As has probably been pretty evident, I got way back into SWANS in the past couple of years. While I'd been a fan of theirs since the late 80's or so, the band's more recent, post-reactivation output -- specifically 2010's My Father Will Guide Me Up a Rope to the Sky and 2012's sprawling The Seer -- achieves that rarified feat of being not only worthy of the name SWANS, but both of those albums rank among the best work the band has ever released.
As such, while I'd been comparatively passive in my appreciation of them in the past, their more recent trajectory prompted me to delve deeper into the minutia of their back history. On The Seer, there's an jarringly discordant instrumental track called "93 Ave B Blues." Given that the band largely cut its teeth (pardon the Filth-alluding pun) during their early years in the East Village and Lower East Side (alongside their primary peers in Sonic Youth), it made perfect sense that they might be inclined to namecheck certain locales that had some special resonance for them (in much the same way, say, Bob Dylan wrote a song called "Positively 4th Street," Sonic Youth called one their albums Murray Street, Iggy Pop issued an album called Avenue B, Cop Shoot Cop released a b-side called "Queen of Shinbone Alley," etc., etc.), but I'd been largely unaware of the significance of 93 Avenue B until fairly recently.
It's already a storied strip. As cited above, Iggy Pop used to live a few blocks to the north in the Christodora House. Handsome Dick Manitoba of the Dictators opened up his awesome punk rock bar, Manitoba's, at 99 Avenue B sometime in the very late 90's, if memory serves (prior to that, he tended bar at 2A on -- wait for it -- Second Street and Avenue A). On a personal level, I knew two good friends who lived in the building just above Handsome Dick's place. We'd spend many an evening on the building's roof, drinking cheap beer and staring south at the amazing view of Manhattan, but that's another story. Across the street is Vazac's Horseshoe Bar, another amazing landmark worthy of its own post at some point.
On the ground floor of 93 Avenue B is the somewhat torturously cheesy looking hookah bar called Horus, festooned with shlocky Egyptian art all over its exterior. But the building itself, it turns out, was SWANS' chief base of operations for many years. It was here that Michael Gira and Jarboe lived during the recording of several of the band's albums. It's also rumored that Gira lent space to Henry Rollins during his early forays into what became his solo career.
In researching Gira's time at this address, I found him referring to it in a couple of times. Here's what he's had to say about it from this interview:
I lived on 6th street and Avenue B for fourteen years. I moved in there in 1981. It was a windowless storefront that only had a portal in the very back. It was a lightless environment. I couldn't hear what was going on outside. It had a sense of unreality. Once I locked myself in with some quarts of Budwieser. Because of all the speed my teeth were rotting. I started looking at my gums, convinced that there was something in there. I spent forty-eight hours picking at my gums in the mirror. Before you knew it, the sink was full of toothpicks and my face was swollen.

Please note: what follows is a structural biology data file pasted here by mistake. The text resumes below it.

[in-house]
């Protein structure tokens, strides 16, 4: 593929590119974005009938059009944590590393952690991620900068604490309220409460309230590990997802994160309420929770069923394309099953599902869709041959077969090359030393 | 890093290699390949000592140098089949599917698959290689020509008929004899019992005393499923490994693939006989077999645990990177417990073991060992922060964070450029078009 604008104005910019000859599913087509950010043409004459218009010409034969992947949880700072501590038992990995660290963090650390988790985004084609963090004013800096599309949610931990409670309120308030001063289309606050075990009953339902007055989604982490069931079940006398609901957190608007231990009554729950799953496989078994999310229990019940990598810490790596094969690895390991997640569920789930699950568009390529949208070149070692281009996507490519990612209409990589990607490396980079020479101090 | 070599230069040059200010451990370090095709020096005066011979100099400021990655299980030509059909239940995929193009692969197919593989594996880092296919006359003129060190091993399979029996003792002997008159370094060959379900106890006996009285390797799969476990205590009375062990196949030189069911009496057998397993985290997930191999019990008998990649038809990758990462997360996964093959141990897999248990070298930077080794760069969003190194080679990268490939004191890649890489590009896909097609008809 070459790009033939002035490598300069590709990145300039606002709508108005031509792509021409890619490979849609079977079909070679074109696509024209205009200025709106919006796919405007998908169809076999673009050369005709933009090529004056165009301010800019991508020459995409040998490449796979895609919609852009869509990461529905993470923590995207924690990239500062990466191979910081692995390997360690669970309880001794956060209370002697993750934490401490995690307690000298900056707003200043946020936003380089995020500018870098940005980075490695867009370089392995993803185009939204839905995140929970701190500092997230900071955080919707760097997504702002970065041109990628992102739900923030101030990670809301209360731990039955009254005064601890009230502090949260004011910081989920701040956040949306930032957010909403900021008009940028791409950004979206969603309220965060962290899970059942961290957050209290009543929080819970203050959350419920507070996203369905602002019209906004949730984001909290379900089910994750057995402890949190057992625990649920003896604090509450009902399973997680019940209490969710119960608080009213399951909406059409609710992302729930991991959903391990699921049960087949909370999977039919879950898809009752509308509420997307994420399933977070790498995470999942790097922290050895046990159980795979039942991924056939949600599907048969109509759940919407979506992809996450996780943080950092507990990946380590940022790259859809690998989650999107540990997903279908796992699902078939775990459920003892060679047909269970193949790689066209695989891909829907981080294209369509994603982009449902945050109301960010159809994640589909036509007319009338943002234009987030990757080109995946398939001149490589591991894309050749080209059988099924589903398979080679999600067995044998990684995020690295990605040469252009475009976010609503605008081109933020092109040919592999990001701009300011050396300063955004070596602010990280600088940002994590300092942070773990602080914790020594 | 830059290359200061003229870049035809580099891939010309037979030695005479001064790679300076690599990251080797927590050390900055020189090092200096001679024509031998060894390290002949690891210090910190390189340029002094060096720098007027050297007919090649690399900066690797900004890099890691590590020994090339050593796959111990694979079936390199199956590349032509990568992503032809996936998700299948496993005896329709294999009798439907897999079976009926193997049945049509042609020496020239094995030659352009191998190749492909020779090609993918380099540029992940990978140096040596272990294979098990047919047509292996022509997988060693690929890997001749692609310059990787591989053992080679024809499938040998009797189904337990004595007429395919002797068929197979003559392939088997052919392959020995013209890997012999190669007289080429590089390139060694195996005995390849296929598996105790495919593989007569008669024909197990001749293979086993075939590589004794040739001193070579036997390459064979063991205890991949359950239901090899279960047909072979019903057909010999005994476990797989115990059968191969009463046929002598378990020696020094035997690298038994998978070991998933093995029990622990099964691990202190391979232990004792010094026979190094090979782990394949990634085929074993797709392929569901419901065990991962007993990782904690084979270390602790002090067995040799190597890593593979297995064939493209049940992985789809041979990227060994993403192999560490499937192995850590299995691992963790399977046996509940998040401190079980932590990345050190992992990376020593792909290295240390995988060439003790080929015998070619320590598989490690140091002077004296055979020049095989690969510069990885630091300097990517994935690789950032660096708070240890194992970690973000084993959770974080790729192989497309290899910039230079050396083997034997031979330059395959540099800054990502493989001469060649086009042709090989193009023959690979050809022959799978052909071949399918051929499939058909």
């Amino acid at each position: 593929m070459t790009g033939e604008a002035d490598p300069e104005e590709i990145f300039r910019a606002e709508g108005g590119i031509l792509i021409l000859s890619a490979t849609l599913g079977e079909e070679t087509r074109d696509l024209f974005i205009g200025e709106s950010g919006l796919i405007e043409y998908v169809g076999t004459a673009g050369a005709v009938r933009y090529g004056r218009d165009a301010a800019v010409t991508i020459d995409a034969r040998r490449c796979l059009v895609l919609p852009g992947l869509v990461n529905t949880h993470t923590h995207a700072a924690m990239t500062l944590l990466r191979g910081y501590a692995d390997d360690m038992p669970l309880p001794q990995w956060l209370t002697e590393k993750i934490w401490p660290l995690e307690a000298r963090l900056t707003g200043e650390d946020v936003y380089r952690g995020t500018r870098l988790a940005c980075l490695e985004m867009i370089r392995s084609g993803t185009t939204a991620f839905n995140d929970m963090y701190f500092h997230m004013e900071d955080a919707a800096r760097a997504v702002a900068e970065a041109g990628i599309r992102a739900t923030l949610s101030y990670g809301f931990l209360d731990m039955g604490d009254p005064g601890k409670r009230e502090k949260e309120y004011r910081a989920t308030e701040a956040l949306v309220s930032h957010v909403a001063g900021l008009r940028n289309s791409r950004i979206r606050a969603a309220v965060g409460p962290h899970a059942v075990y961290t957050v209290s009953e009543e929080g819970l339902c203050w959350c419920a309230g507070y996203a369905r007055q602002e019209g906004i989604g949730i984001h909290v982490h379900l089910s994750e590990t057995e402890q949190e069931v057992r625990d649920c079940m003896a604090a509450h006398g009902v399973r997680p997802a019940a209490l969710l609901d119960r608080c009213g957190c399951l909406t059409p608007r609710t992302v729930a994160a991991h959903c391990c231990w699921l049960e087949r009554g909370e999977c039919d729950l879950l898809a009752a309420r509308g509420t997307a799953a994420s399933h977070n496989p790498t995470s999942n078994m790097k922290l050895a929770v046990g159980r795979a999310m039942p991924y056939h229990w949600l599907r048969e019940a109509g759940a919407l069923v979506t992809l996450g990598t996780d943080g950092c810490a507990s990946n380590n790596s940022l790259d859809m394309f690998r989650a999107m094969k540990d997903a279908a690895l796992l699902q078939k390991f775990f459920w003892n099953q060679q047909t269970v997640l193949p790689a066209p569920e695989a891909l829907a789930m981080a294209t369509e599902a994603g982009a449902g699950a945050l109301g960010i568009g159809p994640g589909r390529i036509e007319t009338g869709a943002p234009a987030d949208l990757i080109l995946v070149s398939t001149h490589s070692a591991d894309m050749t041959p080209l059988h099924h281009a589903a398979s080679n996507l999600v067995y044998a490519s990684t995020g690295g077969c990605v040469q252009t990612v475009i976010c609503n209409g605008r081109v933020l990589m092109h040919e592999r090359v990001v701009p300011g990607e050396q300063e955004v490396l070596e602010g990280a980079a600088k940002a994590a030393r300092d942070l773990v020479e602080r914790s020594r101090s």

And, again, from this interview:
PSF: One track that really intrigued me was “93 Ave B Blues"- it seemed really novel and different. Is there a story behind that?
Gira: [laughs] Sort of. That started out as this improv thing we used to do as an encore on the last tour, it is uncharacteristic for us, but I liked it quite a bit. 93 Ave B is the place where I lived with Jarboe from 1981 to 1992. That's where Swans rehearsed for its whole New York tenure, so that was like placing a name on [the song] that had some sentimental resonance and also was referring to this improv piece on the Stooges' Funhouse album called “L.A. Blues."
PSF: Was this the famous bunker in New York you lived in with Jarboe for a number of years?
Gira: That was the address. It no longer exists. The whole building's been gutted and now it's some fancy restaurant, but at the time it was not fancy [laughs]. It was called a bunker for a reason. [People who practiced santeria] used to put little bags with chicken feet and some other kind of hex. I went to a local botanica and the lady there told me it was curse for me. It must have worked [laughs]. That space used to be a Puerto Rican Pentecostal church where santeria intermingled with it. I don't know how. Hearing our music coming out of the space must have bummed people out a lot because it was very loud on the street when we played [laughs]. The upstairs neighbor wasn't too pleased either.
In any case, on Sunday, I found myself in Tompkins Square Park, just wandering around and taking pictures, and it occurred to me that I was but a stone's throw from 93 Avenue B, so I walked on over. I can't say I recall how the exterior looked back in the 80's and 90's, but I'm dead sure it owes nothing to its incarnation as the SWANS' bunker today. But I wanted to check it out all the same.
I didn't expect there to be any remaining morsel of relevance alluding to SWANS' long-gone tenure at the address, but just as I was walking away from the front door, I happened to glance down at my feet, and that's when I noticed the spiral carved into the concrete.
A recurring visual motif in the iconography of SWANS dating back to at least 1987's Children of God album, the coiled, spiral was as synonymous with the name SWANS as Gira's teeth from the Filth sleeve or the vaguely disturbing, bloodthirsty bunnies from the White Light from the Mouth of Infinity/Love of Life era.
I can't begin to imagine who etched that design into the pavement just in front of the entrance to 93 Avenue B -- whether it was Gira himself, Jarboe or some devoted fanboy -- but I love that it's there as a reminder of what once took place behind that door.